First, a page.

One egg (or 15 ml of olive oil for vegan version)

Choose one or more from: 100 g chopped mushroom / grated carrot / peas (fresh if you have them, otherwise frozen or tinned) / sliced green beans (use 50 g of each if using more ingredients)

50 g of plain flour

Bunch of parsley, mint and/or dill (if you like that sort of thing)

Dried herbs to taste

A generous sprinkle of sesame seeds

An  optional dusting of chili flakes and grated cinnamon

Salt and pepper

A dash of olive oil for frying

Plain yogurt for serving

Method

Grate or chop up the courgettes and the extra of your choice (mushroom, carrot  peas, green beans or even all three) finely and mix with the chopped onion. Add fresh parsley, mint and/or dill, dried herbs, chili flakes, cinnamon, sesame seeds salt and pepper and blend well.

Make a well in the centre of the mix and break the egg into it. Sprinkle in the crumbled white cheese. Mix well. (Vegan readers should skip the egg and add 25 ml of olive oil instead)

Gradually add the plain flour and blend  until the mixture has quite a thick consistency – you don’t want it to be too wet and sloppy.

Drizzle some olive oil in a frying pan and put over a medium heat.

Place golf ball-sized scoops of the courgette mixture into the pan and flatten with a spatula or fork.

After a few minutes turn the fritter. Keep cooking until both sided are a golden-brown colour.

Serve hot with a dollop of yogurt on top.

Courgette Flower Power

4 May 2017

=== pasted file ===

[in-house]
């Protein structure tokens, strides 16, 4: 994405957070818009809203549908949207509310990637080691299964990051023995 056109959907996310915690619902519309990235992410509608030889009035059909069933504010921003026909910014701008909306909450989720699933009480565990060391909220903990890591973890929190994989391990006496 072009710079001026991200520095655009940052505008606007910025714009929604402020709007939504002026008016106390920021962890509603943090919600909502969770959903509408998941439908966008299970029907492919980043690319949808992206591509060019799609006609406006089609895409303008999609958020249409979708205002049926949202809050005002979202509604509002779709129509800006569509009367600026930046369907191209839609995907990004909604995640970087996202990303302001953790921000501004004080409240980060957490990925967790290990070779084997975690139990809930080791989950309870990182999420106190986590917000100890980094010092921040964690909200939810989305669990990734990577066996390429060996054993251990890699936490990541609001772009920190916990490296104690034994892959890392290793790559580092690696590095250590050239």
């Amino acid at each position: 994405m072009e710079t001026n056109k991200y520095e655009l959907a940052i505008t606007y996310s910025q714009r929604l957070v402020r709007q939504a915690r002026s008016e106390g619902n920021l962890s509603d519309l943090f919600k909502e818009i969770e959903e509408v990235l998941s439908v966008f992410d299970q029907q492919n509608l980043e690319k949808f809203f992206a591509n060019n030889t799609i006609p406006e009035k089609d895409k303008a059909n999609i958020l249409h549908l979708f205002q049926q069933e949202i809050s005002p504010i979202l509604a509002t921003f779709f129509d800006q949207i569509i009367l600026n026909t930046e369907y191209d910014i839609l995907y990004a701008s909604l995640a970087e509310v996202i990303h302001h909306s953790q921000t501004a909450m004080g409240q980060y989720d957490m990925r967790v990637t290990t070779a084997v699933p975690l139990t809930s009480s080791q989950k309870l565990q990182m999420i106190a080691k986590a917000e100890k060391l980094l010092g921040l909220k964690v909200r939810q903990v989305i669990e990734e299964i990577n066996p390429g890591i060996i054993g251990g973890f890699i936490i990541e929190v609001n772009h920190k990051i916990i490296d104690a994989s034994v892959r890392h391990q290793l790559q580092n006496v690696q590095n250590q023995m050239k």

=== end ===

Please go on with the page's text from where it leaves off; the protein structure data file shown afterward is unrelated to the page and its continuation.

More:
This time round on Knidos Cookery Club we’ve been busy stuffing courgette flowers, a popular starter all around the Aegean Sea. In Turkey, these delicate taste-bud ticklers, known as kabak çiçeği dolması, are stuffed with a rice mixture and baked, unlike their Italian cousins which are filled with ricotta cheese and deep fried.

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Succulent stuffed courgette flower power

The courgette, zucchini to our north American readers, is a really versatile vegetable – in the past we’ve used it in a tasty fritter mücverstuffed courgettes and in a creamy almond dip, and it’s great that we’ve found a use for its flowers as well.

If you’re growing your own courgettes, then you should have a ready supply of flowers, otherwise you may need to scour your local farmers’ market for these vivid orange blossoms.

Ingredients 

20-25 courgette flowers

One cup (approx. 100g) of short or long grain rice (We recommend brown rice for its earthier flavour)

250 ml vegetable stock

One medium-sized onion

One medium-sized tomato

One garlic clove

Pinches of dried thyme, oregano, black pepper, chili pepper flakes, cinnamon and salt